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Enhanced Photocatalytic Performance and Mechanism of Ag3PO4 Particles Synthesized via a Sonochemical Process

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A facile sonochemical method was used to synthesize Ag3PO4 particles and the effect of pH value, reaction temperature and reaction time on the products was investigated. It is found that the samples prepared at neutral (pH = 7) and alkaline (pH = 11) environments exhibit a similar particle morphology and size. The particles are shaped like spheres with a size distribution majorly focusing on a range of 200–450 nm, and the average particle size is about 300 nm. The sample prepared at acidic environment (pH = 3) is composed of polyhedral microparticles with size of 5–8 μm. At relatively low temperatures of 20–50 °C, the spherical nanoparticles do not undergo obvious morphology/size changes; however, when the temperature is increased up to 80 °C, the nanoparticles are aggregated to form large-sized polyhedral microparticles in the size range of 4–7 μm. Compared to the pH value and reaction temperature, the reaction time has a minor effect on the morphology of Ag3PO4 particles. RhB was chosen as the target pollutant to evaluate the photocatalytic activity of the as-prepared Ag3PO4 samples under simulated-sunlight irradiation. It is shown that the samples consisting of spherical nanoparticles exhibit an extremely high photocatalytic activity, and the degradation percentage of RhB after reaction for 50 min reaches over 90%. The samples of polyhedral microparticles have a relatively low photocatalytic activity, which is possibly due to their large particle size. Hydroxyl (.OH) radical was detected by spectrofluorimetry using terephthalic acid as a .OH scavenger and was not found to be produced over the simulated-sunlight-irradiated Ag3PO4 catalyst. The effect of ethanol, benzoquinone and ammonium oxalate on dye degradation was also investigated. Based on experimental results, the direct oxidation by h + is suggested to the dominant mechanism toward the dye degradation.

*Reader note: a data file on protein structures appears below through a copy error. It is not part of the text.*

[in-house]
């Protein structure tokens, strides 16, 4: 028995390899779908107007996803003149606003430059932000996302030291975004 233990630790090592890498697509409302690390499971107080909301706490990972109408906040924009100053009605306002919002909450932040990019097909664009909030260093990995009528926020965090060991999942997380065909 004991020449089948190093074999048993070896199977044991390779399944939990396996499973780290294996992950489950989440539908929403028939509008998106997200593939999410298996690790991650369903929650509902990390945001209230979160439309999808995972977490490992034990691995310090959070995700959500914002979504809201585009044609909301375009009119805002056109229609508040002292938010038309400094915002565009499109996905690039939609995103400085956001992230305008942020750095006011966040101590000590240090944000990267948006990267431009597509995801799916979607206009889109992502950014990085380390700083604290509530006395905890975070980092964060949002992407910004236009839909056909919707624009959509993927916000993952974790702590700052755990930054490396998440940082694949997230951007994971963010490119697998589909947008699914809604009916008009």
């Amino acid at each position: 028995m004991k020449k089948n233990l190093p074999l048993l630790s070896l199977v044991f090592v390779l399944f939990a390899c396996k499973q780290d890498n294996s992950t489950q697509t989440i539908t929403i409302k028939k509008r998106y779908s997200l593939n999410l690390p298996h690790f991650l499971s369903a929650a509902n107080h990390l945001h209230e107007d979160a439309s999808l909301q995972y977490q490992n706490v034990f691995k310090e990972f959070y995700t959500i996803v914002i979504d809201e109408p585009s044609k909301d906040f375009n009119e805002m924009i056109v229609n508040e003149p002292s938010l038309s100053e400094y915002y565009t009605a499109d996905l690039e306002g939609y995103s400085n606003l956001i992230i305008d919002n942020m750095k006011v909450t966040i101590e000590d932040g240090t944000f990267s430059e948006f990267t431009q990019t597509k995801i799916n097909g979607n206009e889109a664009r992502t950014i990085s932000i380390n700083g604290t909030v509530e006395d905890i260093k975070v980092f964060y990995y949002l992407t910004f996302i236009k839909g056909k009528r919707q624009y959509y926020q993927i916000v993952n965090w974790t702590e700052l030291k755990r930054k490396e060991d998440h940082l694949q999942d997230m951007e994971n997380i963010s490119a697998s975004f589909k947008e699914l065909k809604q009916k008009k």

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Document Type: Short Communication

Publication date: March 1, 2018

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  • Nanoscience and Nanotechnology Letters (NNL) is a multidisciplinary peer-reviewed journal consolidating nanoscale research activities in all disciplines of science, engineering and medicine into a single and unique reference source. NNL provides the means for scientists, engineers, medical experts and technocrats to publish original short research articles as communications/letters of important new scientific and technological findings, encompassing the fundamental and applied research in all disciplines of the physical sciences, engineering and medicine.
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